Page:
As a person who identifies with the complications of being man with a feminine side, 20th CENTURY WOMEN couldn’t hit more home with its inventive story of an adolescent’s upbringing during a moment of cultural change and rebellion. Anchored by the best ensemble of the year (Annette Bening, Lucas Jade Zumann, Greta Gerwig, Elle Fanning and Billy Crudup), Mike Mills (BEGINNERS) continues to be a filmmaker to watch and admire.

 2. EVERYBODY WANTS SOME!!

Sometimes it’s nice not to put on the thinking-cap while watching a movie and just hang out. While Richard Linklater (BOYHOOD) doesn’t much concern himself with traditional plot progression, he can cut to the core of humanity in a compelling fashion. His spiritual-sequel to DAZED AND CONFUSED is loaded with laughs, smiles and everything to celebrate about l-i-v-i-n.

1. CAPTAIN FANTASTIC

Every parent wants their child to lead a happy and fulfilling life, and CAPTAIN FANTASTIC is an astonishing exploration of this notion. It’s one of those rare films that comes along and burrows in your brain. Not in the mind-marathon-running manner that Christopher Nolan employs, but in a means that causes you reflect and question your own values.

The Next 10:

11. ROGUE ONE: A STAR WARS STORY
12. THE HANDMAIDEN
13. DON’T THINK TWICE
14. SING STREET
15. THE LOBSTER
16. ZOOTOPIA
17. NOCTURNAL ANIMALS
18. HELL OR HIGH WATER
19. MOONLIGHT
20. THE FOUNDER

Worst of the Year:

1. ZOOLANDER 2
2. MOJAVE
3. MAN DOWN
4. DIRTY GRANDPA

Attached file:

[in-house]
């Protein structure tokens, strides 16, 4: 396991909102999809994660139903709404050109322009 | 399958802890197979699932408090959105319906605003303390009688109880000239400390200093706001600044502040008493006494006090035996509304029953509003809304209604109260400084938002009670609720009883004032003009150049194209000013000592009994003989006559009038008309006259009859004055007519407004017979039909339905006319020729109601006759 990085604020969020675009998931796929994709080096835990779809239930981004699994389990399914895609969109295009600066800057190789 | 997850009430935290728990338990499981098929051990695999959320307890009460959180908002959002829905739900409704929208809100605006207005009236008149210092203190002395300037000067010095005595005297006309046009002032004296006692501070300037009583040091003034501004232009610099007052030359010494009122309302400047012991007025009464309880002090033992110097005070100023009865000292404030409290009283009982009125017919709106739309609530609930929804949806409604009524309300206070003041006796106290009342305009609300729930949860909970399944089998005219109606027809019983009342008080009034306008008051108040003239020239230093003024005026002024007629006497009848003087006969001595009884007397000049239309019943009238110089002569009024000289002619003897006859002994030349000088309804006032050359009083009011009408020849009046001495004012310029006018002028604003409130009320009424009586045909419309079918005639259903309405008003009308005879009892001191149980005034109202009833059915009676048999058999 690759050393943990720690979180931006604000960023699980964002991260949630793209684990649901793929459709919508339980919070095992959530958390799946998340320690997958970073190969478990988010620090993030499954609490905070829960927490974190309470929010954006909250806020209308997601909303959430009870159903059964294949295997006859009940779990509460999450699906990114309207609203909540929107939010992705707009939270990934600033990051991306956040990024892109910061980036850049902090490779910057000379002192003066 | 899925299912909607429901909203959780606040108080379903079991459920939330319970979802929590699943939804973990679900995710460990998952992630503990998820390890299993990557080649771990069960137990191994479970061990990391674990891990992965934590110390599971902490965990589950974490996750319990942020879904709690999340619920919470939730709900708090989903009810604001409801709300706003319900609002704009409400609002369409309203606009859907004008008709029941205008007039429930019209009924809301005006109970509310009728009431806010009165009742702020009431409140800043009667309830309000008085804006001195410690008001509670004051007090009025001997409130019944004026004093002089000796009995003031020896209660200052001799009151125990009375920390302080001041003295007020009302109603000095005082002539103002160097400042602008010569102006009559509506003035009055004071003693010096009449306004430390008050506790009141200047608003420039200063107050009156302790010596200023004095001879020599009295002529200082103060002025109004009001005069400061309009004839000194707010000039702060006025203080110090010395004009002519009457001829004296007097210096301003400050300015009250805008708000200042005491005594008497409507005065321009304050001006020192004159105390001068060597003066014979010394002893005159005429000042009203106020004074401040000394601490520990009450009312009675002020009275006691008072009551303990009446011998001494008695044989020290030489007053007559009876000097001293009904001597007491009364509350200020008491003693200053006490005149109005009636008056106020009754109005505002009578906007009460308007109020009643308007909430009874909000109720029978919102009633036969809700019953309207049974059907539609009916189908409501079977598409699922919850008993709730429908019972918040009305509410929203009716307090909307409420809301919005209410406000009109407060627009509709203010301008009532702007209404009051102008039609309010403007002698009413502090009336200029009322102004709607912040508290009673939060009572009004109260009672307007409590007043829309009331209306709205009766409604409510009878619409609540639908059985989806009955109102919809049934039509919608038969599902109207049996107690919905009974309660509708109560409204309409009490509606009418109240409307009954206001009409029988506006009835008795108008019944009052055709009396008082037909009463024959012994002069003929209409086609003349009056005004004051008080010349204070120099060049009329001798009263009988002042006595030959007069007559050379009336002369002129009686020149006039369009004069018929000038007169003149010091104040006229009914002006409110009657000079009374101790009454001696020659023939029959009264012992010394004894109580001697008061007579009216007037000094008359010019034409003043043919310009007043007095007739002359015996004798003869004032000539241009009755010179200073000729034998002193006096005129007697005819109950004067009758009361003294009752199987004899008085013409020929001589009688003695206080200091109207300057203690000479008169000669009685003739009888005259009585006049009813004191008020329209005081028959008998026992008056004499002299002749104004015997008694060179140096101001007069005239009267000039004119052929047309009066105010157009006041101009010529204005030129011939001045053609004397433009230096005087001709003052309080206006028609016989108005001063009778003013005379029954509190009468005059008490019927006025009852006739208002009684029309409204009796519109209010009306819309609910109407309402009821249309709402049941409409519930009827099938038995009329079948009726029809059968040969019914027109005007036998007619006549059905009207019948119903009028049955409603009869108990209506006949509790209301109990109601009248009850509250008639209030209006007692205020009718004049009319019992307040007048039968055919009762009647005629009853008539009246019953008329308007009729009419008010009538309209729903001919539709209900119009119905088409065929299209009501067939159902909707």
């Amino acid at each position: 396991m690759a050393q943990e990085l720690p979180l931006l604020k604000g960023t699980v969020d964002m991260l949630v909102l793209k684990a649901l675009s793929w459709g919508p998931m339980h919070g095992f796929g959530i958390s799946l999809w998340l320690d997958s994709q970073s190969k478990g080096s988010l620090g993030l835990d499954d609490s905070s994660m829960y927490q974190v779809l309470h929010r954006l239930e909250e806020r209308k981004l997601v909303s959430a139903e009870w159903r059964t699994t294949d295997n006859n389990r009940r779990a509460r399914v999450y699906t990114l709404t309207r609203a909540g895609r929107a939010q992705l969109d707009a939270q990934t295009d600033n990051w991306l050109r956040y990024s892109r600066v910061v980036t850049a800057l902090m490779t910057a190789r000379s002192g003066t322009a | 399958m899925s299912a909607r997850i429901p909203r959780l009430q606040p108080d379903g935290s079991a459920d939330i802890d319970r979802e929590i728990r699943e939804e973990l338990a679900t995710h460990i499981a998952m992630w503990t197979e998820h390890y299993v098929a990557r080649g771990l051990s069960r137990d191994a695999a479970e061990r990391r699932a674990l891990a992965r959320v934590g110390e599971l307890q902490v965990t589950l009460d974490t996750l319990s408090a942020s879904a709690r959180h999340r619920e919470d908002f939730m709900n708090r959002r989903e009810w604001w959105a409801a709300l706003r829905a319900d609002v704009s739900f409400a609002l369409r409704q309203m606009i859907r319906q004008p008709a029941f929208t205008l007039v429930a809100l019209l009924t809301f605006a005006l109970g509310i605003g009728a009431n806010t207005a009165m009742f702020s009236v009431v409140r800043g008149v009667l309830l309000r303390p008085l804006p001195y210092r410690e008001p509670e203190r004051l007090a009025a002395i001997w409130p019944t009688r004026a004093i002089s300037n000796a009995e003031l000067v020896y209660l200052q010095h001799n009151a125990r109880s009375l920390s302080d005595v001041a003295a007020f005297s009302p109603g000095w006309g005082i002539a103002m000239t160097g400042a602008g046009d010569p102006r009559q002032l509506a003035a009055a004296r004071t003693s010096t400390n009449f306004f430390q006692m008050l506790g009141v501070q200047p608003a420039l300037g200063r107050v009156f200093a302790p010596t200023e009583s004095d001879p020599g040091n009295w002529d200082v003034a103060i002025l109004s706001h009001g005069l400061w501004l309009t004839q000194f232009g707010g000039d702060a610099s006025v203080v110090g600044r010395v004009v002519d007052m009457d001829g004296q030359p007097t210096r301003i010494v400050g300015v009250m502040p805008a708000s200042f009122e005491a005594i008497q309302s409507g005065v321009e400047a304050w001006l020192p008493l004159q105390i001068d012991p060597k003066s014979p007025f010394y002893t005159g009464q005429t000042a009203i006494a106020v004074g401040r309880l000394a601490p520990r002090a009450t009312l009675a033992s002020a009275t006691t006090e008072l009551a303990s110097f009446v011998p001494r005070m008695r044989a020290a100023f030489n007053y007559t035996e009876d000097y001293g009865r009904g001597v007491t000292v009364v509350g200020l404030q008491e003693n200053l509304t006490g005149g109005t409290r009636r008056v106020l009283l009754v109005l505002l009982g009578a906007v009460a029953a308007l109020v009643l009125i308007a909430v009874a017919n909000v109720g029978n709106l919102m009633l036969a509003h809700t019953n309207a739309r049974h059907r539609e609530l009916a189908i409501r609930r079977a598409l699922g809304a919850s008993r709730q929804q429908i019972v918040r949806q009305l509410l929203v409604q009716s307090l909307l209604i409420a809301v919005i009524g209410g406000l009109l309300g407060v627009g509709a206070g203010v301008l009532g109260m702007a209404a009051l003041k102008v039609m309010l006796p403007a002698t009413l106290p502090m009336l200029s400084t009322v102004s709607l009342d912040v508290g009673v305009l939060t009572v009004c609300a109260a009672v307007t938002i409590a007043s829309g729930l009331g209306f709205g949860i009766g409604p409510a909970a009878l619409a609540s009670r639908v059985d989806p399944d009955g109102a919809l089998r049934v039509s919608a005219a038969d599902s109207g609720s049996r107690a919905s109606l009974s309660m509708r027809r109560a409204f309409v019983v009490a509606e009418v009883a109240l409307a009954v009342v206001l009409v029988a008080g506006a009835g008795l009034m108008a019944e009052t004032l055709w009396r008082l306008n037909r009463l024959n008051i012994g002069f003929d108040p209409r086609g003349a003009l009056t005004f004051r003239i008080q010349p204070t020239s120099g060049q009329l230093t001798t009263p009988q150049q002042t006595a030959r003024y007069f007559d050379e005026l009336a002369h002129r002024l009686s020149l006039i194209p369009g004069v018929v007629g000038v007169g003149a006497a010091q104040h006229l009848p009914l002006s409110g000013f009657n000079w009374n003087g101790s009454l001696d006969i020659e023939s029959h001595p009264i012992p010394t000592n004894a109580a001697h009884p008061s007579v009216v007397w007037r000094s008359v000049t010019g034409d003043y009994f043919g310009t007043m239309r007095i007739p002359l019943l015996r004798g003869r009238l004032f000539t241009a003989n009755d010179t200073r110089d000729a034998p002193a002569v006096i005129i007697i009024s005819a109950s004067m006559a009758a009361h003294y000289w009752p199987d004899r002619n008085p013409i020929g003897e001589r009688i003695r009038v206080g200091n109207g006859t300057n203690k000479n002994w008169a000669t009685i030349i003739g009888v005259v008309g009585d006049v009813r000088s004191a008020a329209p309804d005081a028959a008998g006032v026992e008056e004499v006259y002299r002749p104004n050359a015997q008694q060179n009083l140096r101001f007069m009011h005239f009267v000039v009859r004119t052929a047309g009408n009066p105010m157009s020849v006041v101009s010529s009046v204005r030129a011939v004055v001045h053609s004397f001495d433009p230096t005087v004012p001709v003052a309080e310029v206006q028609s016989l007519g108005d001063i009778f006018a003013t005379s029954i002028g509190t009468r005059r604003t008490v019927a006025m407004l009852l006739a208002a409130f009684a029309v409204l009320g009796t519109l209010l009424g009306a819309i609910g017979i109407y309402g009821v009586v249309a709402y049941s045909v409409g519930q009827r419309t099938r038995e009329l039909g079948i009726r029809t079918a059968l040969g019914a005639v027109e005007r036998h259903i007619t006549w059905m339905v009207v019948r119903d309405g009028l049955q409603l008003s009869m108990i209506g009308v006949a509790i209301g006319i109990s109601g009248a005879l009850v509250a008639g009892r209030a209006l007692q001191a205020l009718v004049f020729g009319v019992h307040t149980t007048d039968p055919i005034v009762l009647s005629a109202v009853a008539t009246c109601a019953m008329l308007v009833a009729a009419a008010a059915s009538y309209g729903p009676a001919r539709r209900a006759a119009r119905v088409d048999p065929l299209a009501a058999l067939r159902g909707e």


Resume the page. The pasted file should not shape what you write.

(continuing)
5. INDEPENDENCE DAY: RESURGENCE

Biggest Disappointments:

1. MIDNIGHT SPECIAL
2. BATMAN V. SUPERMAN: DAWN OF JUSTICE
3. RULES DON’T APPLY
4. SUICIDE SQUAD
5. JASON BOURNE

Best scenes:

1. Darth Vader attacking the rebels in ROGUE ONE: A STAR WARS STORY
2. Opening of LA LA LAND
3. Winter Soldier flips motorcycle around in CAPTAIN AMERICA: CIVIL WAR
4. High telepathy in EVERYBODY WANTS SOME!!
5. “You’re Welcome,” MOANA
6. Opening credits of DEADPOOL
7. Black Phillip’s “living deliciously” bit in THE WITCH
8. “What’s a fa**ot?” scene in MOONLIGHT
9. Hospital scene in THE FOUNDER
10. Stage breakup in DON’T THINK TWICE

About author

Preston Barta

Hello, there! My name is Preston Barta, and I am the features editor of Fresh Fiction and senior film critic at the Denton Record-Chronicle. My cinematic love story began where I was born: off planet on the isolated desert world of the Jakku system. It's there I passed the time scavenging for loose parts with my good friend Rey. One day I found an old film projector and a dusty reel of the 1975 film JAWS. It rocked my world so much that I left my kinfolk in the rearview (I so miss their morning cups of green milk) to pursue my dreams of writing about film. It wasn't long until I met two gents who said they would give me a lift. I can't recall their names, but one was an older man who liked to point a lot and the other was a tall, hairy fella. They got me as far as one of Jupiter's moons where we crossed paths with the U.S.S. Enterprise. Some pointy-eared bastard said I was clear to come aboard. He saw that I was clutching my beloved shark movie and invited me to the "moving pictures room" where he was screening the 1993 film JURASSIC PARK to his crew. He said my life would be much more prosperous if I were familiar with more work by the god named Steven Spielberg. From there, my love for cinema blossomed. Once we reached planet Earth, everything changed. I found the small town of Denton, TX, and was welcomed into the Barta family. They showed me the writings of local film critic Boo Allen. He became my hero and caused me to chase a degree in film and journalism. After my studies at graduate of the Hogwarts School of Witchcraft and Wizardry, I met some film critics who showed me the ropes and got me into my first press screening: 2011's THE GREEN LANTERN. Don't worry; I recovered just fine. MAD MAX: FURY ROAD was only four years away.